Cover image for The first year--HIV : an essential guide for the newly diagnosed
The first year--HIV : an essential guide for the newly diagnosed
Grodeck, Brett.
Personal Author:
Publication Information:
New York : Marlowe, [2003]

Physical Description:
xix, 316 pages : illustrations ; 23 cm
Format :


Call Number
Material Type
Home Location
Item Holds
RC606.64 .G765 2003 Adult Non-Fiction Central Closed Stacks
RC606.64 .G765 2003 Adult Non-Fiction Open Shelf

On Order



Close to one million people are infected with HIV--the virus that causes AIDS--in the U.S., and though in the last ten years therapies have been developed to successfully fight both the HIV infection and its associated illnesses, the physical and emotional tolls are devastating. In the tradition of the other titles in the First Year(tm) series, The First Year(tm)--HIV uses a unique approach--guiding readers through their first seven days following diagnosis, then the next three weeks of their first month, and finally the next eleven months of their first year--to provide answers and advice that will help everyone newly diagnosed with HIV come to terms with their condition and the lifestyle changes that accompany it. Starting with the day of diagnosis, author Brett Grodeck provides vital information about the nature of HIV, choosing the right doctors, treatment options, coping mechanisms, holistic alternatives, and much more. The First Year(tm)--HIV will be a supportive and educational resource for everyone who wants to take an active role in the management of their condition.

Reviews 1

Library Journal Review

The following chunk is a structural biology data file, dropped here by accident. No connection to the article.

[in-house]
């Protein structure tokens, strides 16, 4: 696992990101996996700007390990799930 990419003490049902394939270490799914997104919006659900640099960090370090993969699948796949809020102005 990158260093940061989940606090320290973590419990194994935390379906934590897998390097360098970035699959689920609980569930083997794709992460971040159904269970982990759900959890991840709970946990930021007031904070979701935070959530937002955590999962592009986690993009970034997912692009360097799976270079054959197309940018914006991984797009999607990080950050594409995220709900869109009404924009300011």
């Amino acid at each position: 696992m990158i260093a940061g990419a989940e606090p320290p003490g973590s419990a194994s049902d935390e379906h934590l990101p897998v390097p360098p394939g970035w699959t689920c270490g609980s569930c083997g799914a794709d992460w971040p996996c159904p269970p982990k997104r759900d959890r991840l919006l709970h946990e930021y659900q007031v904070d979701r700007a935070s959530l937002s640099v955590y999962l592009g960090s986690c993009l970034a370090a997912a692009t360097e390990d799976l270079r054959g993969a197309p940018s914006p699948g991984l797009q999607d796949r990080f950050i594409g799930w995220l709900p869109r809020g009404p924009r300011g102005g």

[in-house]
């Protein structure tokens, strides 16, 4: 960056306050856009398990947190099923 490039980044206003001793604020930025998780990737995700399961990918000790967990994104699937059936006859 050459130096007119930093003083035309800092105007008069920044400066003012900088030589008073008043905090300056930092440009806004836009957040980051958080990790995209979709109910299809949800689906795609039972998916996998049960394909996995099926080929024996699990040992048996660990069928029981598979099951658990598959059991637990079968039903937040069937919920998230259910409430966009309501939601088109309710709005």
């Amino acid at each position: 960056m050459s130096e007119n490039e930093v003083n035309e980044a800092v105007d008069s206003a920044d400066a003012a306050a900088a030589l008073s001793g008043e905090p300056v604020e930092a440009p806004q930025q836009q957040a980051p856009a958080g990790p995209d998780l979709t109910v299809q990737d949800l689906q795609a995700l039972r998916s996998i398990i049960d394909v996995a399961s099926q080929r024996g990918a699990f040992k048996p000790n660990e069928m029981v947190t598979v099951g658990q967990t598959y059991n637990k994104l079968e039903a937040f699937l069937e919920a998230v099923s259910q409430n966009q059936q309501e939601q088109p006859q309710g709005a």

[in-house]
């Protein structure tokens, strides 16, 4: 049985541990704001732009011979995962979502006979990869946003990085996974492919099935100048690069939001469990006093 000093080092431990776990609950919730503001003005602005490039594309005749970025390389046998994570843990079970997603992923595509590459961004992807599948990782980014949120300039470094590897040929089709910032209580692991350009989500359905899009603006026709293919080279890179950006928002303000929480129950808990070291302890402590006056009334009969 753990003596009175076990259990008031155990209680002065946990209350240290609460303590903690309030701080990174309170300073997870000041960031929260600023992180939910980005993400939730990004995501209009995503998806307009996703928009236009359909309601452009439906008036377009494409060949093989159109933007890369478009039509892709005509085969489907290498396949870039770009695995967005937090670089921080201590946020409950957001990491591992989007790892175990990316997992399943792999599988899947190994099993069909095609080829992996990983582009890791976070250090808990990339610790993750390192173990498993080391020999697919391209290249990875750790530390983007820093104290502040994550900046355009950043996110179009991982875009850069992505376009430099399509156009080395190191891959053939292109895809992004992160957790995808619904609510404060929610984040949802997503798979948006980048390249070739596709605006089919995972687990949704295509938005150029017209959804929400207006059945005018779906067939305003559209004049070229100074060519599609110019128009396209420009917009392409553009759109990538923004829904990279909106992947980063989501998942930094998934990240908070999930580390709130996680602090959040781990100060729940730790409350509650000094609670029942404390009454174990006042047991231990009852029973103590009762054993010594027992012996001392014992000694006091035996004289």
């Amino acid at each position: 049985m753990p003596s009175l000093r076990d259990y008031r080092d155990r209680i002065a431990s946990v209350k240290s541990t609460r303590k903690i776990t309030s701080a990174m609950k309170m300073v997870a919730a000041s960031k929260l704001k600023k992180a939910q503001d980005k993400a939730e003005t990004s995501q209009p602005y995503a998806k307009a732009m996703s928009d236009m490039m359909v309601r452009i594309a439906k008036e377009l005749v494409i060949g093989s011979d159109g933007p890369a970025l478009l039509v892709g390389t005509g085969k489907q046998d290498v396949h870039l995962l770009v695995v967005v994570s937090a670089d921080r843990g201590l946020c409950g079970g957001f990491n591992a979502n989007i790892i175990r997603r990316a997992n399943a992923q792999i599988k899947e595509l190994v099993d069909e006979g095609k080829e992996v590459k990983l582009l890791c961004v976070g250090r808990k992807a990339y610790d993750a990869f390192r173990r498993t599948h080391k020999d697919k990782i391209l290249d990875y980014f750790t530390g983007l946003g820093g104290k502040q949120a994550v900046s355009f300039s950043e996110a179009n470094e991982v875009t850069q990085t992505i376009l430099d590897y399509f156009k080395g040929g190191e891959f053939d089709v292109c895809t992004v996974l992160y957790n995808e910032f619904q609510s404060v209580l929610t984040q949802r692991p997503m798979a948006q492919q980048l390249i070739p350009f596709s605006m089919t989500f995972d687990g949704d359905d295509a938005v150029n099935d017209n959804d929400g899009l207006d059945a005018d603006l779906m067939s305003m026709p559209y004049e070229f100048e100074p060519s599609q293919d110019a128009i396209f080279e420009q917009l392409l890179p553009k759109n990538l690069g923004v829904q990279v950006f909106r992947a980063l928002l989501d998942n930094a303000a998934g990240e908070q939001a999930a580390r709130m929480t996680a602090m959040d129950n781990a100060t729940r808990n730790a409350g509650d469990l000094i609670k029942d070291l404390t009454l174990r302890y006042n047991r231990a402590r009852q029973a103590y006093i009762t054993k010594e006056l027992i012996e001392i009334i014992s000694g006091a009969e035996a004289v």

This is an accessible, nonjudgmental guide for people dealing with an HIV diagnosis, regardless of sexual orientation, gender, or needle/drug use status. Grodeck, an online editor for the Rand Review who has been HIV positive for 15 years, does not downplay the complexity of HIV, but his optimism about one's ability to live well with it is clear. His book is broadly arranged by days (one through seven, from adjusting to the news through finding free services, considering a support group, and tracking one's health); weeks (two through four, including dealing with the many aspects of HIV status disclosure); and months (two through 12, including dating and sex, nutrition and exercise, managing medication, and a very optimistic chapter on having children). Given the constant changes in drug treatment, Grodeck does not focus on the latest in medications, gives short shrift to alternative medicines, and urges readers to find the best possible health provider, with many tips on how to do so. Experts are frequently quoted by both name and professional affiliation. There are also sidebars on such issues as AIDS-defining opportunistic infections and 25 pages of resources-all surprisingly lacking URLs. Libraries owning John Bartlett and Ann Finkbeiner's excellent though somewhat more densely written The Guide to Living with HIV Infection may consider this an optional purchase, but Grodeck's modestly priced and readable guide is suitable for both public libraries and for collections in HIV/AIDS or drug counseling agencies.-Martha E. Stone, Massachusetts General Hosp. Lib., Boston (c) Copyright 2010. Library Journals LLC, a wholly owned subsidiary of Media Source, Inc. No redistribution permitted.